In the application now before the Court service was made upon both the County of Nassau and State of New York, neither has appeared or opposed the application. The plaintiff in her affidavit has now furnished the Court with the required data as to amount and sources of her income and her property and its value. The affidavit declares that the plaintiff resides with her four infant children in a one family house in Westbury, which she owns as tenant by her entirety with her absent husband, valued at $25,000.00, and is encumbered by a first mortgage with a present balance of approximately $15,000.00. The mortgage payments are $219.00 per month. Plaintiff is presently employed as a secretary and earns the sum of $105 ($99 net) weekly. In addition, she receives supplementary public assistance from the Nassau County Department of Social Services in the amount of $264.00 per month. In her affidavit she sets forth that she has no bank account, owns no stocks, bonds, life insurance policies, or real estate (other than marital residence). She further states that she ‘owns no personal property other than the furniture or clothing necessary for barest survival’, and has no other resources or sources of income. The plaintiff further sets forth that she does not receive the $100.00 per week spousal support set by the Family Court, as her husband has absented himself from his home and family continuously since April, 1969.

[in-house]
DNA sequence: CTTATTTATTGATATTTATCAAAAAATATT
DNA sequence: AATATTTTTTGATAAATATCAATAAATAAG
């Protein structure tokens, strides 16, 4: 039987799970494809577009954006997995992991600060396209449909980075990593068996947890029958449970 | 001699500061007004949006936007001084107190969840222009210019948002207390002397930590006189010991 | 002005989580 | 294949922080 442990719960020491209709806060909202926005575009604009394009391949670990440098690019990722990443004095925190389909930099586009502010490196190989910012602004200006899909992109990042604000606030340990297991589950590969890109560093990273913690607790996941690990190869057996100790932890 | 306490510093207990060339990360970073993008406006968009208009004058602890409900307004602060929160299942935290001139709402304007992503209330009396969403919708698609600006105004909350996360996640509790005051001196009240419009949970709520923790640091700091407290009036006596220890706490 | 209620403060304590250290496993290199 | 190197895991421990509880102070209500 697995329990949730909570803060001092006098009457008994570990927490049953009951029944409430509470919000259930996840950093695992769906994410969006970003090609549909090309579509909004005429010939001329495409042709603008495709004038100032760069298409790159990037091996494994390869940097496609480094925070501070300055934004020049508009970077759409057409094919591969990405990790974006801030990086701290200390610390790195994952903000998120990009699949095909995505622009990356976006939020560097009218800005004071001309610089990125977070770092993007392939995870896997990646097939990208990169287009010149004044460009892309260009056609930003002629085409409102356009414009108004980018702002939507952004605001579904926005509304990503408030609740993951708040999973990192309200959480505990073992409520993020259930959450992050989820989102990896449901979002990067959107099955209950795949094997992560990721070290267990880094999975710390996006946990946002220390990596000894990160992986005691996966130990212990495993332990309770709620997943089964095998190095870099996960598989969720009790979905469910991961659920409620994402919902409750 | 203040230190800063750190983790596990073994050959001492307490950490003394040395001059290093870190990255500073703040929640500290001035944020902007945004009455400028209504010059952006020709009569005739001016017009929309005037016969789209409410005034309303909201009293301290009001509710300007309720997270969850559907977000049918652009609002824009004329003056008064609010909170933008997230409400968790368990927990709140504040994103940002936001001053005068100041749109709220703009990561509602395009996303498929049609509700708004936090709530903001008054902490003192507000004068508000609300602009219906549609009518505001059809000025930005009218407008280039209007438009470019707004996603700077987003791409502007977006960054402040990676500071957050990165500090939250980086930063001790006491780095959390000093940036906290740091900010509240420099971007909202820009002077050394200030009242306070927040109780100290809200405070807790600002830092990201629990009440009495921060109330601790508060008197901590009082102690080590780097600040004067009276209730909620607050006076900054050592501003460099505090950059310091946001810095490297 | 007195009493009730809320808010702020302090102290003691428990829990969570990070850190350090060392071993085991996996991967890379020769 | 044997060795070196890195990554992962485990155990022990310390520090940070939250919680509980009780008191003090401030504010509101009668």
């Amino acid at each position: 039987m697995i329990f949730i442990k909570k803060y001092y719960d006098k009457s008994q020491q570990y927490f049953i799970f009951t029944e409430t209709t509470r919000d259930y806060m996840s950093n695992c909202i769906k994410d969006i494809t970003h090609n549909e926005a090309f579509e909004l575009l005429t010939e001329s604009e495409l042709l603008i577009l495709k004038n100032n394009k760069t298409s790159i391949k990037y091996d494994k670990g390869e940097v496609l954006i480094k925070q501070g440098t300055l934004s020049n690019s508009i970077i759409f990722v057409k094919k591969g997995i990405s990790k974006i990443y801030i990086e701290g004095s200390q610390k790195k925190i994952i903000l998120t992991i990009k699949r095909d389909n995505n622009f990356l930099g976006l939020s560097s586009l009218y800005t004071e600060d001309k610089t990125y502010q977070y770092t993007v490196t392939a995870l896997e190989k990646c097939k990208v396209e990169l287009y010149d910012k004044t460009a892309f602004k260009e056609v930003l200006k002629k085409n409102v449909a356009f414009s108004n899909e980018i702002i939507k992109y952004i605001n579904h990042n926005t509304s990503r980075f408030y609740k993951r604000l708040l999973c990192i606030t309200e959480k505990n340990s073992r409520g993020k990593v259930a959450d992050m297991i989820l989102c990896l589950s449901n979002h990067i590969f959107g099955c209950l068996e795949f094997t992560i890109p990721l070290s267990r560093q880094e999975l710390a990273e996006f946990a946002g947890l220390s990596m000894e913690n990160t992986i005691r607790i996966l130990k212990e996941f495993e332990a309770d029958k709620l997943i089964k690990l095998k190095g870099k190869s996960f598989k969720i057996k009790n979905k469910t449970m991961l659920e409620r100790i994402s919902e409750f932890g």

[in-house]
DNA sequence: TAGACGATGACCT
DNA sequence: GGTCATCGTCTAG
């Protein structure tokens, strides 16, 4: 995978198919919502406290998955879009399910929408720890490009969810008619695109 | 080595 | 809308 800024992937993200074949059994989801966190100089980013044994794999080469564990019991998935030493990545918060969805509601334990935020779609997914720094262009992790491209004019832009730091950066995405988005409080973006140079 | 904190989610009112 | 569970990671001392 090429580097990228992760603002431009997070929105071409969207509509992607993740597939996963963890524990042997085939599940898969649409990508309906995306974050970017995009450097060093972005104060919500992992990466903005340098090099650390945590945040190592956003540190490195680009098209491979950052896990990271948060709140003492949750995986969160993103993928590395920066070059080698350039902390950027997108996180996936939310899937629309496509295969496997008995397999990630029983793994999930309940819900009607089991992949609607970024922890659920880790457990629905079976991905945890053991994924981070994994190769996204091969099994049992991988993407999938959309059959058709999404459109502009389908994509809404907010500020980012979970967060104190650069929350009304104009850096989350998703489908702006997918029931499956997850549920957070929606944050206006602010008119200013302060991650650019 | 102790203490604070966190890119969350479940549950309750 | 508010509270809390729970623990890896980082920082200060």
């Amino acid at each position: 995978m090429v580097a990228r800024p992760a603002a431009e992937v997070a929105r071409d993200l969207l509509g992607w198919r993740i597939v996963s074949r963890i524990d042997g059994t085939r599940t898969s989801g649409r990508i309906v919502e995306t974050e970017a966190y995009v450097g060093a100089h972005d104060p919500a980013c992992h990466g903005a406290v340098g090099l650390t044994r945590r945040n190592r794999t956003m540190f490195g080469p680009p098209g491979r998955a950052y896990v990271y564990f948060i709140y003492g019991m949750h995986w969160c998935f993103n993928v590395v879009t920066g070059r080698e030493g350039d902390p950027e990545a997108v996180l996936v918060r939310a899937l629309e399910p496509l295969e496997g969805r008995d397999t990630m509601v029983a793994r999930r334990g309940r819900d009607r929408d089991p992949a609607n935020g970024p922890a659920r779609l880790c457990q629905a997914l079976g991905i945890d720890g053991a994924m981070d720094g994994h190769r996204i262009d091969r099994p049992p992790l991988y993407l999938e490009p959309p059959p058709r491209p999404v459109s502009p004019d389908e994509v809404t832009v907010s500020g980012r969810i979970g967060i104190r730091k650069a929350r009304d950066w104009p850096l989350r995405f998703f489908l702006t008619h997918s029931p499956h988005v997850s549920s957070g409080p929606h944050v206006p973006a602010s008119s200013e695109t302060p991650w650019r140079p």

The Court herein Does not hold that all persons who are in the same financial status as the plaintiff, Gloria M. Lancer, are as a matter of law ‘poor persons’, pursuant to CPLR § 1101. Also, the fact that a person has been approved by the Social Services Department to receive supplemental public assistance and/or that she is qualified to be represented by the Nassau County Law Services does not conclusively mean that the individual meets the standards and requirements of CPLR § 1101 for purposes of proceeding as a poor person. For, as this Court stated in the decision of February 17, 1972, Supra: ‘the standards required by CPLR 1101 subd. (a) and the contents of the affidavit are derived from section 199 of the Civil Practice Act and rules 35 and 37 of the Rules of Civil Practice to the extent of eliminating an arbitrary limitation that the individual is not worth $300 in cash or available property besides the wearing apparel and furniture necessary for one’s self and family and replacing same with the requirement that the affidavit set forth ‘the amount and sources of his income’ and list ‘his property with its value’. The purpose of this modification by the Legislature was to place the actual facts of the moving party’s financial position before the court and to enable the court to ascertain more easily whether permission to proceed as a poor person should be granted.